Not able to record with headphone/mic combo jack.

Using a brand new Lenovo Ideapad with windows 10, Audacity version 2.2.1, looking to dub some old audio cassettes. Have tried plugging in cassette player, microphone and I-phone into combo earphone/mic jack and have not been able to get it to record from those sources. The headphone function works fine. It does pick up my voice from what I guess is an internal mic somewhere, maybe what you would use for Skype etc. Recording device dropdown gives choice of Realtek High Definition Audio or Microphone Sound Mapper. Audio host offers MME, Windows Direct Source and Windows WASABPI. Speaker dropdown has Realtek High Definition and Windows Sound Mapper. Have tried all manner of combinations with no success.

Have tried the suggestions in control panel and settings, but nothing has worked. Realtek settings and configuration offers limited adjustments. Just got rid of a 2 year old Asus laptop that was a piece of junk, but it did recognize the aforementioned inputs when plugged into the combo jack. The local big box retailer was no help.

Is it a problem with Realtek? Would a analog-USB coverter device work better? Love the Audacity program, have converted many tapes to CD with it. Would like to use it to record live music if I can get it to work. Any help is appreciated.

This is a Behringer UCA-202 between my analog sound mixer and a laptop without a stereo connection.

It works both directions and it’s certified for Perfect Overdubbing for the musicians.


Would a analog-USB coverter device work better?

Yes, but make sure it has line-level inputs. (Regular “USB Soundcards” have only mic-in and headphone-out.)

There are 3 problems with your combo jack… You need a special 4-conductor TRRS plug to make the microphone connection, a microphone input is too sensitive for a headphone-level or line-level signal, and it’s mono.

Would like to use it to record live music if I can get it to work.

That’s a different situation… What kind of quality do you want? What kind of music in what kind of environment? For basic recording you can just use the microphone built into your laptop. For something better you can use a “studio-style” USB mic (AKA “podcast mic”) or a pair of [u]studio condenser mics[/u] and an [u]interface with mic inputs[/u]. Or, you can get more mics and a multi-channel interface for multi-track recording. Interfaces with switchable mic/line inputs are common if you what to go that way. Note that stage/studio mics work with USB audio interfaces, mixers, and PA systems, but they are NOT compatible with laptops or regular consumer soundcards.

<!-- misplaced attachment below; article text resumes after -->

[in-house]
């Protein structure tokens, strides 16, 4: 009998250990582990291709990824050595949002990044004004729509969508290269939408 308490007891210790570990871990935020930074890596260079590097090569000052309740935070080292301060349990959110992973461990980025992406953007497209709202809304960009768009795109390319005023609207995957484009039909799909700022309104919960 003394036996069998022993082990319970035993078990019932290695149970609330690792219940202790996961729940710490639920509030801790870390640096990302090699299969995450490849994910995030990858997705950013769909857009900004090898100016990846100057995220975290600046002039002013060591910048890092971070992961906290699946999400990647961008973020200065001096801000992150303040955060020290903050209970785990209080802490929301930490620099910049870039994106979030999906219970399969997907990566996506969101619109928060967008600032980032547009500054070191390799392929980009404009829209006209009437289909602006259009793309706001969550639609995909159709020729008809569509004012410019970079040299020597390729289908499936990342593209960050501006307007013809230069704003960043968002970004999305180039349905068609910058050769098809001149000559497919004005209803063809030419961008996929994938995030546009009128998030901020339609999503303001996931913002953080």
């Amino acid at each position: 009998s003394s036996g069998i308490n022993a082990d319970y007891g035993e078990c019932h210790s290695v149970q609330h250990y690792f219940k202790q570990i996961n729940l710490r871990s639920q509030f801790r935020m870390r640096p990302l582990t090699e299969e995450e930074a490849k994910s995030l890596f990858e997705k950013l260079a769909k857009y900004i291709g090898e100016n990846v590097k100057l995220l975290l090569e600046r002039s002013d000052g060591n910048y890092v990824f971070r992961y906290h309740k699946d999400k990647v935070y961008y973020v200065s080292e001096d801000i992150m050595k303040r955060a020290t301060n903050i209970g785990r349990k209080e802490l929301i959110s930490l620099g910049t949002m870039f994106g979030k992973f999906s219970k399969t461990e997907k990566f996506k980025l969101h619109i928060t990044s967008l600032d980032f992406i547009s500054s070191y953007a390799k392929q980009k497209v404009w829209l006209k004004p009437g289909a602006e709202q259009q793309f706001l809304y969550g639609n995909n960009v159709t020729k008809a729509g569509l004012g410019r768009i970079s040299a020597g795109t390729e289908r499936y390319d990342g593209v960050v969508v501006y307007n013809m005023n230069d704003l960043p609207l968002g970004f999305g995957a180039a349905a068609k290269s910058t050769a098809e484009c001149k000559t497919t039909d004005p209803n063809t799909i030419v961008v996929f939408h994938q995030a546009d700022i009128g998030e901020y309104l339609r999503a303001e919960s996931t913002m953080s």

That white device is listed as a “Stereo USB SoundCard,” but it really only duplicates the two natural connections in a Windows laptop. Stereo Headphones and Mono Microphone. The illustration is adapting my special purpose mono telephone recorder microphone to a laptop that had no Microphone connection.

It’s useless for recording stereo.


Thanks for the great suggestions. Turns out the big box store I bought the computer at suggested this contraption called a Roccat Juke USB stereo sound card and headset adapter, about $. Has separate mic and earphone jacks. Was successful in outputting the signal from a 24 channel Soundcraft audio to the laptop. Audacity recognized it. Ditto for music from I-Phone and I-Pad. Gets me started for now, but will consider your suggestions. Thanks again, very pleased to get this working.

Gets me started for now, but will consider your suggestions.

As above, one of the common shortcomings of these devices is stereo. Magnify your blue waves and make sure they’re different.

Attached is a small segment of a Bette Midler stereo tune. If you look close, the blue waves are similar but not the same. That’s what a natural stereo show looks like. If there is no difference in top and bottom waves, then you are really recording mono or two copies of Left.
Screen Shot 2018-01-15 at 11.37.43.png
There are a number of slippery words the makers use in their promotional messages. FULL STEREO (headphones).